|Assignments and Policies||
This book serves as the basic textbook for the course. Its purpose is to provide additional details on topics presented in lecture and discussions, as well as presenting an overview of the structure of Russian History in the period covered in this course. This book has been chosen over other titles because of its brevity, it emphasis on themes important in this course, and its suitability for students new to Russian history. No amount of time spent reading it will be wasted.
2. Zenkovsky, Medieval Russia’s Epics, Chronicles, and Tales.
This classic and still highly regarded book includes selections from a range of primary sources, from chronicles and literary tales to homilies and polemics. This book will provide the materials for our discussion sections.
3. Platonov, The Time of Troubles.
The classic monographic treatment of the great interregnum from 1598 to 1613, and written by one of the greatest Russian historians of the modern era.
4. Pouncy, ed. and trans., The Domostroi: Rules for Russian Households in the Time of Ivan the Terrible.
A remarkable text, produced in the sixteenth century, the Domostroi is a manual for structuring the domestic lives of Muscovites. It offers a unique and idealized glimpse at attitudes, values and family life in Russia in the pre-modern period, particularly during the time of Ivan the Terrible.
In addition to these works (available at the bookstore for purchase), there will be a number of important readings on reserve at McGill and (sometimes) outside my office door. See the attached “Course Schedule”. Please note that, except for those specifically marked “optional”, all the readings listed are required. Please also note that the optional readings are quite good and worth any amount of time you might be able to devote to them. All students enrolled in this course for graduate credit are required to read the optional materials.
2. Paper. Students will write a short (8-10 page) paper on a topic to be agreed upon with the professor. Be advised that late papers are penalized in ruthless Soviet fashion: a one-third reduction in the grade of the paper for each day late. (An “A” paper turned in one day late will receive an “A-,” two days late, a “B+,” three, a “B,” and so on.)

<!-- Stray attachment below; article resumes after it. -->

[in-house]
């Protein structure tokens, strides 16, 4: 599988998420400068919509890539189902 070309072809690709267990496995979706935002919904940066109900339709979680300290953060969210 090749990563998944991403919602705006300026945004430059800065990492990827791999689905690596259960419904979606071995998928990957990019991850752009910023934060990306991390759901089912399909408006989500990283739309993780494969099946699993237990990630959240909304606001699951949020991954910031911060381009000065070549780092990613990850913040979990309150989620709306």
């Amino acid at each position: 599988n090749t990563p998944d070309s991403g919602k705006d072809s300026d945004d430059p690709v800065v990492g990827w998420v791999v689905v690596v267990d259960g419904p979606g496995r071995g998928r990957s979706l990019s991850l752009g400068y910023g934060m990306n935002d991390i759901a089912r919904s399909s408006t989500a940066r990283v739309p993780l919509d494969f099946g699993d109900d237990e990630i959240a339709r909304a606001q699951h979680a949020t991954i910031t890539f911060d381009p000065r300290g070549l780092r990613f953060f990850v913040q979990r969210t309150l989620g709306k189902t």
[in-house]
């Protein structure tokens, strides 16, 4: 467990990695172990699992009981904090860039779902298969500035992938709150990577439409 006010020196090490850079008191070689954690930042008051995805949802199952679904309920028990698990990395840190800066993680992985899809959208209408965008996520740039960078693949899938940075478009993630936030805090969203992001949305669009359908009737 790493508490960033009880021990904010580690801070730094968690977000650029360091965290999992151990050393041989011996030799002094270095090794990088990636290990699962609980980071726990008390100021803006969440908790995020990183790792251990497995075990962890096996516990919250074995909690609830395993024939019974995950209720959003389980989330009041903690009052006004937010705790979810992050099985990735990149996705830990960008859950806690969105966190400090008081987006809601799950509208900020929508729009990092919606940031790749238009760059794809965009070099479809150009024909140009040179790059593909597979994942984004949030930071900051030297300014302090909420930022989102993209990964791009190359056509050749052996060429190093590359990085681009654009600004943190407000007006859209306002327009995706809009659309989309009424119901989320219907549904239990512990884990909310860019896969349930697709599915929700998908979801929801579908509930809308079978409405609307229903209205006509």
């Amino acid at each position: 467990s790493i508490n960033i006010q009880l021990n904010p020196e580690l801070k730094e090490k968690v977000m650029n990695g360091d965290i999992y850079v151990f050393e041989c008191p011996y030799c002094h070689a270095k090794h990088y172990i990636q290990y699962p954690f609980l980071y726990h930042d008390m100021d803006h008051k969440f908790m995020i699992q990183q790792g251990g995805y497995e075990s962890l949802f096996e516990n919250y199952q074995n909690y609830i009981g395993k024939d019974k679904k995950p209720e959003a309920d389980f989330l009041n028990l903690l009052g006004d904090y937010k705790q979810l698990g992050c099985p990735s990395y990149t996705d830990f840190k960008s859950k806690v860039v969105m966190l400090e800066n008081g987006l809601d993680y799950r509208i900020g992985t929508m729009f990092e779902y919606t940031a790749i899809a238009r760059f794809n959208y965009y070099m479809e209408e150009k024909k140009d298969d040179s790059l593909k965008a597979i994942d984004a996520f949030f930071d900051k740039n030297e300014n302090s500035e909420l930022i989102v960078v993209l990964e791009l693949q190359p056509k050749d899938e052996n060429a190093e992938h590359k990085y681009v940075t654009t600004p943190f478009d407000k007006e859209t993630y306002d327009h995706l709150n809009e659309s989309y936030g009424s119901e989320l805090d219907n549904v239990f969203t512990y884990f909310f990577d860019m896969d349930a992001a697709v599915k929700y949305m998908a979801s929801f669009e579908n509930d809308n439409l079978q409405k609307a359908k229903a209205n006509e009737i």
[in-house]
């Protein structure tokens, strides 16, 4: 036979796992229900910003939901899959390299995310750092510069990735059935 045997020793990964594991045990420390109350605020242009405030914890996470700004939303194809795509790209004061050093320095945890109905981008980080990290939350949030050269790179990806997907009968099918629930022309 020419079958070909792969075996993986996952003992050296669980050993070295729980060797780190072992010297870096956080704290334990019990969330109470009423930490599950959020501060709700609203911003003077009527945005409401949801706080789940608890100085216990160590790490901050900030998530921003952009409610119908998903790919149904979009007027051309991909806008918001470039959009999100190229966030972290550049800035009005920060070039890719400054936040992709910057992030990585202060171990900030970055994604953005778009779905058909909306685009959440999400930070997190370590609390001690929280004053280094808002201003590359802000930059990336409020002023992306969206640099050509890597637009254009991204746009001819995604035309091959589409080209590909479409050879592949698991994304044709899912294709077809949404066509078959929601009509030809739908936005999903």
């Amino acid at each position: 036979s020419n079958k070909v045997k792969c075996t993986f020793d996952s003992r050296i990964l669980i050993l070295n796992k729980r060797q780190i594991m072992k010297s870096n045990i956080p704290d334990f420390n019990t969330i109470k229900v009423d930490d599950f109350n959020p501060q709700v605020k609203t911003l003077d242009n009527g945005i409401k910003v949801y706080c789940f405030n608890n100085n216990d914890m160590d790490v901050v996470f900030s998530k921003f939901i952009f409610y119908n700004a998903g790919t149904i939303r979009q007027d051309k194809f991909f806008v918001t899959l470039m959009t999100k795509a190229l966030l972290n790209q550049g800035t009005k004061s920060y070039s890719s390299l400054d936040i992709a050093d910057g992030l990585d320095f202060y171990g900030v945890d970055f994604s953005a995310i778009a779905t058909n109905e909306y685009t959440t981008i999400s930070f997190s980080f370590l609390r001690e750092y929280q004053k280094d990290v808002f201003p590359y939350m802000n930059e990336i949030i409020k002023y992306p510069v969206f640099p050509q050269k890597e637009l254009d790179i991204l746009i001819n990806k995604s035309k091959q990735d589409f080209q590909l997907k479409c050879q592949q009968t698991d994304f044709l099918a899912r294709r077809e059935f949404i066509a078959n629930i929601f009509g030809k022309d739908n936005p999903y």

3. Quizzes. Periodic but short quizzes, at least one of which will be on geography. The quizzes will be announced in advance. Make-ups are normally not given.
4. Participation. Students will be expected to attend class and to have prepared for lectures and for discussion sessions by having read and thought about the assigned readings. Unexcused or excessive absences will work against you in the final calculation of your grade.
In addition, we will be screening a number of classic films about Russian history in our period, including (outside of class) Eisenstein's Alexander Nevskii and Ivan the Terrible (part 1 only).
2. Grades will be assigned according to the follow numerical equivalencies:
80-82 B-, .....Etc.
August 28: Introduction: The Structure of Russian History
August 30: Of Topography: Natural and Ethnic (slides)
Readings: Moss, 1-11;
September 2: Sources and Historiography
September 4: Rise of Kiev
September 6: Discussion
Readings: Moss, 13-33;
Pritsak, “Origins of Rus’” (reserve)
September 9: The Nature of the Kievan Political System
September 11: Orthodoxy in the East Slavic Space
September 13: Kiev’s Fall and New Centers of Power
Readings: Moss, 35-67;
Pritsak, “Povest’” (reserve—optional);
Ware, Orthodox Church, 19-50, 82-95 (reserve);
Zenkovsky, 65-73, 85-112, 147-52.
September 16: Lord Novgorod the Great
September 18: The Mongols
September 20: Discussion
Readings: Moss, 71-82;
Zenkovsky, 167-90, 193-207, 211-23; 224-36, 243-46.
September 23: The Mongols (con’t)
September 25: Emergence of Moscow
September 27: The Muscovite Civil War
Readings: Moss, 83-104;
Keenan, “Muscovite Political Folkways (reserve);
Ostrowski, “Oriental Despotism” (reserve—optional);
Halperin, 97-119 (reserve—optional).
September 30: The Gathering of Rus’
October 2: Imperial Style
October 4: Discussion
Readings: Zenkovsky, 323-332;
Ostrowski, 199-43 (reserve).
October 7: The Agrarian Base
October 9: Being a Boyar
October 11: Women and Seclusion
Readings: Moss, 106-129;
Kollmann, “Elite Women’s Seclusion” (reserve);
Ostrowski, 64-84 (reserve—optional);
Begin Pouncy’s edition of Domostroi.
October 14: The Domostroi
October 16: Discussion
October 18: Mid Term Examination
Readings: Finish Domostroi.
October 21: NO CLASS—Mid Break
October 23: Ivan the Terrible
October 25: Ivan the Terrible
Readings: Moss, 133-149;
Keenan, Aprocrypha, 1-6 (reserve);
Keenan, other selections (TBA);
Cherniavsky, “Ivan as a Renaissance Prince” SR 27 (1968), (reserve).
October 28: Ivan the Terrible
October 30: Discussion
November 1: NO CLASS
Readings: Begin Platonov’s Time of Troubles.
November 4: Time of Troubles
November 6: Time of Troubles
November 8: The Modern Century
Readings: Moss, 151-63;
November 11: The Great Ulozhenie
November 13: The First Influences from the West (Ukraine, Belorussia)
November 15: Discussion
Readings: Moss, 165-185;
Selections from the Ulozhenie;
Zenkovsky, “The Russian Church Schism,” RR, Oct. 1957 (reserve);
November 18: The Schism
November 20: NO CLASS
November 22: NO CLASS
Readings: Moss, 187-220;
Michels, At War with the Church, 1-18 (reserve);
Michels, “The Solovki Uprising” (reserve);
November 25: The Schism
November 27: NO CLASS--Thanksgiving
November 29: NO CLASS--Thanksgiving
December 2: Innovations at the End of the Century (Papers due today)
December 4: Peter the Great
December 6: Discussion
Readings: Moss, 225-247;
December 9: Summary
Examination Period: Final Examination